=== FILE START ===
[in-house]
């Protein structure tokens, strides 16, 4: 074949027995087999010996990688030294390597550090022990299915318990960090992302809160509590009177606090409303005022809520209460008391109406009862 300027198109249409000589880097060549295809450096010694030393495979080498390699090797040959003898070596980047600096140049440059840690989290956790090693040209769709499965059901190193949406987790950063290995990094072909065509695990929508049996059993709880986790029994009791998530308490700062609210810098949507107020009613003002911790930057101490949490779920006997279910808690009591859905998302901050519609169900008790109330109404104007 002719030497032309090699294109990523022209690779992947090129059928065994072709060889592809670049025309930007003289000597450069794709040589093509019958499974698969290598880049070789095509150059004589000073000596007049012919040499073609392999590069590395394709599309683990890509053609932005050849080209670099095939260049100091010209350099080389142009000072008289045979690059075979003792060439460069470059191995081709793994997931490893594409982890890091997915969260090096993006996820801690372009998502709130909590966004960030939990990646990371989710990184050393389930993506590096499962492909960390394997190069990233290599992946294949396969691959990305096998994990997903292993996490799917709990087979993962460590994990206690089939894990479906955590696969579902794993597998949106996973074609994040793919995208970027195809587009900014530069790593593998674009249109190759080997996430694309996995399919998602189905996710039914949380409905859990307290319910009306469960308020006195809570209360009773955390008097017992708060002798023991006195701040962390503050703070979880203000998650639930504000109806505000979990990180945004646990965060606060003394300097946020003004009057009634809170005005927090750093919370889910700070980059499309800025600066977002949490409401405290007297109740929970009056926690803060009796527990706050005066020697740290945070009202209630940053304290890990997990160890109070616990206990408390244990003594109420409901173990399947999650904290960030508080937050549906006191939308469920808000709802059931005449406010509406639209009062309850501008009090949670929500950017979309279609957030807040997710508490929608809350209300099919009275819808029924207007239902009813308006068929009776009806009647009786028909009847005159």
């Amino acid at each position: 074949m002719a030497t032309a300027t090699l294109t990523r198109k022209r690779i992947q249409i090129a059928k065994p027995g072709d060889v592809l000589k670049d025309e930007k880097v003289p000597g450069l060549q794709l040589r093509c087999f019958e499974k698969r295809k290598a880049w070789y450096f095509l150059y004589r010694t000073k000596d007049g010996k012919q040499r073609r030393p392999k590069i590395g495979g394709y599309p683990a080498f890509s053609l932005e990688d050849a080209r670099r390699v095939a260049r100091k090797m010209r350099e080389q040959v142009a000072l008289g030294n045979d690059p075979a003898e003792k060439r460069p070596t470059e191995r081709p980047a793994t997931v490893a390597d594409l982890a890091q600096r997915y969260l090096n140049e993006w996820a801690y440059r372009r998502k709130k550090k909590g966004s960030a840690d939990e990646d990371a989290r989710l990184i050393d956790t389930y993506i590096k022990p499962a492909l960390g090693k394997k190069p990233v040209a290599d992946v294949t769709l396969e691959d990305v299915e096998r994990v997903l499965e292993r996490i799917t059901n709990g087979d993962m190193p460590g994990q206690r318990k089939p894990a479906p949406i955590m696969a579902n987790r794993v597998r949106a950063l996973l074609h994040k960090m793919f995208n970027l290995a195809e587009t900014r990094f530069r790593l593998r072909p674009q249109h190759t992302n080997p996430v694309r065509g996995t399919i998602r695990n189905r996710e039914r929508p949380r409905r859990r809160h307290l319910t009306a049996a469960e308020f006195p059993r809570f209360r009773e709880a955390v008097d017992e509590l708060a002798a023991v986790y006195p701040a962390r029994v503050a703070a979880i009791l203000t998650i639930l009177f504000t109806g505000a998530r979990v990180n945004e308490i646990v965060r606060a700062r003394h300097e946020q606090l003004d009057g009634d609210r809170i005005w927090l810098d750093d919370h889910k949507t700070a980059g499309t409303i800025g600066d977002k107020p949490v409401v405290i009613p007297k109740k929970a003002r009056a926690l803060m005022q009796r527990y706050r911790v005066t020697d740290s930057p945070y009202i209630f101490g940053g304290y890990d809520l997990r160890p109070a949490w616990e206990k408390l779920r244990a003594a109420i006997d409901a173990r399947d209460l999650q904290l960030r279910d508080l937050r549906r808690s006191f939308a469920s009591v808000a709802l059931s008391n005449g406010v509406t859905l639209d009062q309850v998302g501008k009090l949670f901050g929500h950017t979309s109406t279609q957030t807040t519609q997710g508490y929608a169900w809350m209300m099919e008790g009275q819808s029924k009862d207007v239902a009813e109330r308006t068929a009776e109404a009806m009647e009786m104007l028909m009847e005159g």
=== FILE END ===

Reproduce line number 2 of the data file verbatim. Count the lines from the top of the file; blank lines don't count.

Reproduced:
């Protein structure tokens, strides 16, 4: 074949027995087999010996990688030294390597550090022990299915318990960090992302809160509590009177606090409303005022809520209460008391109406009862 300027198109249409000589880097060549295809450096010694030393495979080498390699090797040959003898070596980047600096140049440059840690989290956790090693040209769709499965059901190193949406987790950063290995990094072909065509695990929508049996059993709880986790029994009791998530308490700062609210810098949507107020009613003002911790930057101490949490779920006997279910808690009591859905998302901050519609169900008790109330109404104007 002719030497032309090699294109990523022209690779992947090129059928065994072709060889592809670049025309930007003289000597450069794709040589093509019958499974698969290598880049070789095509150059004589000073000596007049012919040499073609392999590069590395394709599309683990890509053609932005050849080209670099095939260049100091010209350099080389142009000072008289045979690059075979003792060439460069470059191995081709793994997931490893594409982890890091997915969260090096993006996820801690372009998502709130909590966004960030939990990646990371989710990184050393389930993506590096499962492909960390394997190069990233290599992946294949396969691959990305096998994990997903292993996490799917709990087979993962460590994990206690089939894990479906955590696969579902794993597998949106996973074609994040793919995208970027195809587009900014530069790593593998674009249109190759080997996430694309996995399919998602189905996710039914949380409905859990307290319910009306469960308020006195809570209360009773955390008097017992708060002798023991006195701040962390503050703070979880203000998650639930504000109806505000979990990180945004646990965060606060003394300097946020003004009057009634809170005005927090750093919370889910700070980059499309800025600066977002949490409401405290007297109740929970009056926690803060009796527990706050005066020697740290945070009202209630940053304290890990997990160890109070616990206990408390244990003594109420409901173990399947999650904290960030508080937050549906006191939308469920808000709802059931005449406010509406639209009062309850501008009090949670929500950017979309279609957030807040997710508490929608809350209300099919009275819808029924207007239902009813308006068929009776009806009647009786028909009847005159």